Higher-level Chapter Books: As compared to the beginning readers, the vocabulary is broader. There is less repetition. The sentence structure becomes more complicated by adding phrases and more adjectives and adverbs. The plot may be more elaborate, maybe by adding mystery or leaving out details to let the reader figure out on his/her own. The concepts/details may require a higher level of thinking. Perhaps the biggest change of all is that the font is usually smaller and, though the illustrations are still there, they aren’t usually necessary for understanding the story. Illustrations are often done in black.

Examples:  Judy Moody, Diary of a Wimpy Kid, Captain Underpants, early Magic Tree House series (the Merlin Missions are for middle grade readers)

Sentence Length: Usually less than 20 words per sentence. There are still many short sentences in between longer sentences, and this structure is ideal even for adult works. More complicated in structure and word choices.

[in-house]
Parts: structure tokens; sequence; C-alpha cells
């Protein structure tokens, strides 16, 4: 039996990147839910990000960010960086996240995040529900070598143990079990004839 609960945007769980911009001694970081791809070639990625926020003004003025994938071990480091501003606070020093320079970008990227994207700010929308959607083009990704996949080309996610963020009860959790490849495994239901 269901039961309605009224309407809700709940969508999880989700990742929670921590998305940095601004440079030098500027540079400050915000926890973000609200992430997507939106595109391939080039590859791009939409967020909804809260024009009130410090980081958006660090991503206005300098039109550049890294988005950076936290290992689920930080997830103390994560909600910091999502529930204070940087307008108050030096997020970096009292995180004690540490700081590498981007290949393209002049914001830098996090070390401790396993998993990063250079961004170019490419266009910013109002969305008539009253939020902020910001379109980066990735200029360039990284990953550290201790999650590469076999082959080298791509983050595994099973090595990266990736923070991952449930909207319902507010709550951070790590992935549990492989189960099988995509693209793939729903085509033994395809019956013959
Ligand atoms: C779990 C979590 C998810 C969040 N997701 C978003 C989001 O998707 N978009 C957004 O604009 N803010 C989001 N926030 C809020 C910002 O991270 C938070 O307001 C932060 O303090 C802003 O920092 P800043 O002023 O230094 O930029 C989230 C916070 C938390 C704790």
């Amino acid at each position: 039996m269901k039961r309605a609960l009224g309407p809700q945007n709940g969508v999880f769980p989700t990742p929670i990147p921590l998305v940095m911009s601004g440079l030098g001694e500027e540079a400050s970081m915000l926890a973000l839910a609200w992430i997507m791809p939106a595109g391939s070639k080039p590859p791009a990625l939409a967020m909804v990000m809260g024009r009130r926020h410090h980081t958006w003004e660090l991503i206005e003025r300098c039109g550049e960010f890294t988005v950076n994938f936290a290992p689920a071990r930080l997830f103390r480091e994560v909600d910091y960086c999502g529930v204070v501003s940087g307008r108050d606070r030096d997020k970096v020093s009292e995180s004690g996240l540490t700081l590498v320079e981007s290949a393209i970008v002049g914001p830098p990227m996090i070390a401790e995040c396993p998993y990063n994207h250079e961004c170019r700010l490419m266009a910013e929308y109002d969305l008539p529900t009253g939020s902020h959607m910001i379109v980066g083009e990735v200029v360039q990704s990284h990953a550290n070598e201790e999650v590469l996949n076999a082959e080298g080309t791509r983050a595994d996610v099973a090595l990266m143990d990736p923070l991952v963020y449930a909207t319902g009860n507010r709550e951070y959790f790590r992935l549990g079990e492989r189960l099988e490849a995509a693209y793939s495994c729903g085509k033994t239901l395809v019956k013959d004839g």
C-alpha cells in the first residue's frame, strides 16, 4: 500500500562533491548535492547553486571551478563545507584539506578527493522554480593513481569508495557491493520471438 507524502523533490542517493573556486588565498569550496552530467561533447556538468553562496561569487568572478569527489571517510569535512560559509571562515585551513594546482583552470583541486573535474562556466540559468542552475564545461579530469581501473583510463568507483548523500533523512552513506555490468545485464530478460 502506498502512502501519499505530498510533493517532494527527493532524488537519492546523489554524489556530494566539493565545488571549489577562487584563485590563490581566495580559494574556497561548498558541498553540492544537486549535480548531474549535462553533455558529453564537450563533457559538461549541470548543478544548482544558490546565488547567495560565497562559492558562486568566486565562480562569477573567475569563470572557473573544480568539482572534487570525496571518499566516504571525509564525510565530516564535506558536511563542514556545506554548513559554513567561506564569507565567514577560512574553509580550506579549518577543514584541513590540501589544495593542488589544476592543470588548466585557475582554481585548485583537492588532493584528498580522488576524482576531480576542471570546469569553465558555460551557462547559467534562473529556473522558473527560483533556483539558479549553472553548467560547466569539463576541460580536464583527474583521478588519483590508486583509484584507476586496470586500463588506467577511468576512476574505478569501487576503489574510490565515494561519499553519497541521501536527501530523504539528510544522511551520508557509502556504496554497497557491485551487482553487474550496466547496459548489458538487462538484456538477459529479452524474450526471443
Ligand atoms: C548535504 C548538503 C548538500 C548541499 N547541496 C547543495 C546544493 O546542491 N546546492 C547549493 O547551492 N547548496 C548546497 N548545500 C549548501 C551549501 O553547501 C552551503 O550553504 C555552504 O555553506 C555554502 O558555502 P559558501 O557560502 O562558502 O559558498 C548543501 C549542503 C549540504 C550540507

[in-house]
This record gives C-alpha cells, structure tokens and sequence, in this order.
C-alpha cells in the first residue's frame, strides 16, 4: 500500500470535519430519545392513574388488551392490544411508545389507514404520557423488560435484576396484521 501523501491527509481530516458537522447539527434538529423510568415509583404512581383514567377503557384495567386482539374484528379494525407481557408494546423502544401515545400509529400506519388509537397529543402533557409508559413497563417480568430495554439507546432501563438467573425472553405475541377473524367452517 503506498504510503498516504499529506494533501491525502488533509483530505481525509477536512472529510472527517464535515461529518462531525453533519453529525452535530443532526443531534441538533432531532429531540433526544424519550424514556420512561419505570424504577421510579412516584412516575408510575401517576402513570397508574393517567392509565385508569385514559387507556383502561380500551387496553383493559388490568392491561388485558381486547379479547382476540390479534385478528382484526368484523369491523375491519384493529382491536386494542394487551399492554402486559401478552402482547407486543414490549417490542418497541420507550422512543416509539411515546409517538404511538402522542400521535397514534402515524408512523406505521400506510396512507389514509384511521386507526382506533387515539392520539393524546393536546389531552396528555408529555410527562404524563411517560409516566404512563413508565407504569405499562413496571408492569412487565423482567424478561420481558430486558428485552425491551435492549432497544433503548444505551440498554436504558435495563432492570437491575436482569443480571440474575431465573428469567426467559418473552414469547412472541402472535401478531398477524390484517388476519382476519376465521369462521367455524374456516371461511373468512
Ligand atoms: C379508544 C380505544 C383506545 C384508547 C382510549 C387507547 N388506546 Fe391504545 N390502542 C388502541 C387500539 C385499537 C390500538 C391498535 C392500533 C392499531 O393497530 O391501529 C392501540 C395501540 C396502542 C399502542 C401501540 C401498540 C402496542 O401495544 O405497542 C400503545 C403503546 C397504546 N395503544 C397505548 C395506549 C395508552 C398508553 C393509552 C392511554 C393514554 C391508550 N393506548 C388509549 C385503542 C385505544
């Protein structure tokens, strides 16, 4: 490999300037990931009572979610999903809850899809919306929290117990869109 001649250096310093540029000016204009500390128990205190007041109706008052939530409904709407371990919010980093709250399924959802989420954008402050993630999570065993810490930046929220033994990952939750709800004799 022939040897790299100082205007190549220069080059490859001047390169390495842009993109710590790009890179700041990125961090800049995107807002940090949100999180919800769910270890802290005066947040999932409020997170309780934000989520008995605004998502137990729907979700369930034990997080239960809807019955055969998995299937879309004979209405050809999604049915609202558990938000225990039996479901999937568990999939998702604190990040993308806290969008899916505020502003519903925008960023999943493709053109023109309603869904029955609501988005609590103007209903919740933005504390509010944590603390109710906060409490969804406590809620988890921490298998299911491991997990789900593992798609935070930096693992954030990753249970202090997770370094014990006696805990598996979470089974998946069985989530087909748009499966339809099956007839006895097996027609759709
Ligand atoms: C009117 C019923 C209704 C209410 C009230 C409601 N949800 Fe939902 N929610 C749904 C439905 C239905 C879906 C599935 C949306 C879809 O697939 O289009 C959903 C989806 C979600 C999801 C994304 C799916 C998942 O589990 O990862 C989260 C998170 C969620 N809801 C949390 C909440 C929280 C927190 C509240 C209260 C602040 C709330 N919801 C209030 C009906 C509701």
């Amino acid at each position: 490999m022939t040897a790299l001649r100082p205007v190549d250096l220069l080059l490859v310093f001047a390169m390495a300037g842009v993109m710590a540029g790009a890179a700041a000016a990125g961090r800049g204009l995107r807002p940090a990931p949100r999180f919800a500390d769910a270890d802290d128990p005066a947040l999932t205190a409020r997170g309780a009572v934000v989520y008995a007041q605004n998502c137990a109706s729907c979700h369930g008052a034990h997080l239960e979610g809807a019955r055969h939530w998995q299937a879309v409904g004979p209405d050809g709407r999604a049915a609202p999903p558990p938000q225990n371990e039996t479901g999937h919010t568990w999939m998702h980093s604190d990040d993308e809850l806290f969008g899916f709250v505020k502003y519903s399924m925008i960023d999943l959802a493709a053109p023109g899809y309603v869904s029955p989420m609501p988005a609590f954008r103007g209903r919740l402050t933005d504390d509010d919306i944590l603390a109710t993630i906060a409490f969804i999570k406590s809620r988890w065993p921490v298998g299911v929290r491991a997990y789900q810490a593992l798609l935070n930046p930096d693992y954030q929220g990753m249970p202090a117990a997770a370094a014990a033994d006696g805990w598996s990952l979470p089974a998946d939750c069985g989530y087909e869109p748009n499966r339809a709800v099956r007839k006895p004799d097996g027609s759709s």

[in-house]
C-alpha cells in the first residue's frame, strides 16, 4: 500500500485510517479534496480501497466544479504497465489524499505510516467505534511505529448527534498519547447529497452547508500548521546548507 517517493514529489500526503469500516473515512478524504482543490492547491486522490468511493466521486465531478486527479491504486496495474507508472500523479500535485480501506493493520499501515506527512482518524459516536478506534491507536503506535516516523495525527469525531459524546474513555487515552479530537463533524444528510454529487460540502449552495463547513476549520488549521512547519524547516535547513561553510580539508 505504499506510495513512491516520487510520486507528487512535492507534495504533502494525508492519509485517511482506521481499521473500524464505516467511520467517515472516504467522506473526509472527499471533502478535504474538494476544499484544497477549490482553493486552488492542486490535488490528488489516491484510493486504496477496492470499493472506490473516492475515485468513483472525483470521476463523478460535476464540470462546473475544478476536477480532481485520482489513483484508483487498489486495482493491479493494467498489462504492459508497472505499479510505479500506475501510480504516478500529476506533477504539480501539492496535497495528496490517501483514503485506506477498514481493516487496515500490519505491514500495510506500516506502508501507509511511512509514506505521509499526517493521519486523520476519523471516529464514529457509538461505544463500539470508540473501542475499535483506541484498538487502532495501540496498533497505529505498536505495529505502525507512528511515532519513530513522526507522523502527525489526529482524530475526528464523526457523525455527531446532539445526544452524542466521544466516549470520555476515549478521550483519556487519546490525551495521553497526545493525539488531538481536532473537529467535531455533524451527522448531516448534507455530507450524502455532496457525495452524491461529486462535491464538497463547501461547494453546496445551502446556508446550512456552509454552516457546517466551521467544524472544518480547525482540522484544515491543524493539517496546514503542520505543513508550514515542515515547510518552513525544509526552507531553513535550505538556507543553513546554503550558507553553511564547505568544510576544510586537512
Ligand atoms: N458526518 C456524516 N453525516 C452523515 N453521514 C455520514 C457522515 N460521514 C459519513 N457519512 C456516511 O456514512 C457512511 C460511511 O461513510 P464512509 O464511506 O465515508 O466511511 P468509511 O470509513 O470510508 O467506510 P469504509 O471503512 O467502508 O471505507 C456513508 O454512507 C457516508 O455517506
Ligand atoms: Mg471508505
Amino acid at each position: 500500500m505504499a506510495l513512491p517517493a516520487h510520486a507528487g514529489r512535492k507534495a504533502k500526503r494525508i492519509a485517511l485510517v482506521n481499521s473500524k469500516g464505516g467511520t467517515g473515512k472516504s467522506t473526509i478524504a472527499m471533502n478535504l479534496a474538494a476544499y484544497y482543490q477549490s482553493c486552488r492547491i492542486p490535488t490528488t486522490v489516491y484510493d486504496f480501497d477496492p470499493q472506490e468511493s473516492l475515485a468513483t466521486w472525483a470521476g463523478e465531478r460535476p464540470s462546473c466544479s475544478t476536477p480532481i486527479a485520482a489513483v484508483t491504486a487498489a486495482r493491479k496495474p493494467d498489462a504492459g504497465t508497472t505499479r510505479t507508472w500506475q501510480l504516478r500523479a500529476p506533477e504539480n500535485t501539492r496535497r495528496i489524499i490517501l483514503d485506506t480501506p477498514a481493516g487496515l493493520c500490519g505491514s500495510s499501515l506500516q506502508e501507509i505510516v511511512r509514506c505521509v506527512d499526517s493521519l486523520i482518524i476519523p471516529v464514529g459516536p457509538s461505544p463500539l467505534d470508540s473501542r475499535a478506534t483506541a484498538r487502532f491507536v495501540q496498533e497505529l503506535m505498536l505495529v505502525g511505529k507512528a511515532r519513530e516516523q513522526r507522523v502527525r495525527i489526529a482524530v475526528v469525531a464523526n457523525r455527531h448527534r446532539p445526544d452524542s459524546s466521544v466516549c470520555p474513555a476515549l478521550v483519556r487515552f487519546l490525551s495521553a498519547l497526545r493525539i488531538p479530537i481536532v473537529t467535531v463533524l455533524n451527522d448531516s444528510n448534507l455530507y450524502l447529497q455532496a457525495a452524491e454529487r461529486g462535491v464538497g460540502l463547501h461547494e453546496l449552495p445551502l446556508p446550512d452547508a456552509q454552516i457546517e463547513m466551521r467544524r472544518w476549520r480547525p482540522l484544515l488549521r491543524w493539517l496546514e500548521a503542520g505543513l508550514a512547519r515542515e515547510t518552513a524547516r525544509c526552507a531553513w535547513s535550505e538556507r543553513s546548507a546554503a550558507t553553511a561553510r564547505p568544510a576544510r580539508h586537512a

Paragraph Length: Slightly longer than the early chapter books, but still generally less than 75 words. Still more white space than middle grade.

Chapter Length: Some have no chapters, but typically less than 12 illustrated pages

Story Length: Typically from 4000-15,000 words

Middle Grade

Middle-grade stories are typically for ages 8 and up. They deal with more complicated concepts and sometimes cover sad and more mature topics than you will find in most chapter books, like divorce, death, bullying, and risky behaviors. These books often give children a wider window into the world by covering these topics and they also often include characters that have different cultures or ethnicities. Often books help readers explore their feelings about issues with friendships and family through story, and they are great tools in helping children understand empathy and community. Romance, if any, is usually limited to hand holding or a quick, nervous kiss. These books have few illustrations and they are often confined to the chapter heading.

Examples: When You Reach Me, The Journey of Edward Tulane, Fourteenth Goldfish, Karma Khullar’s Mustache, Wish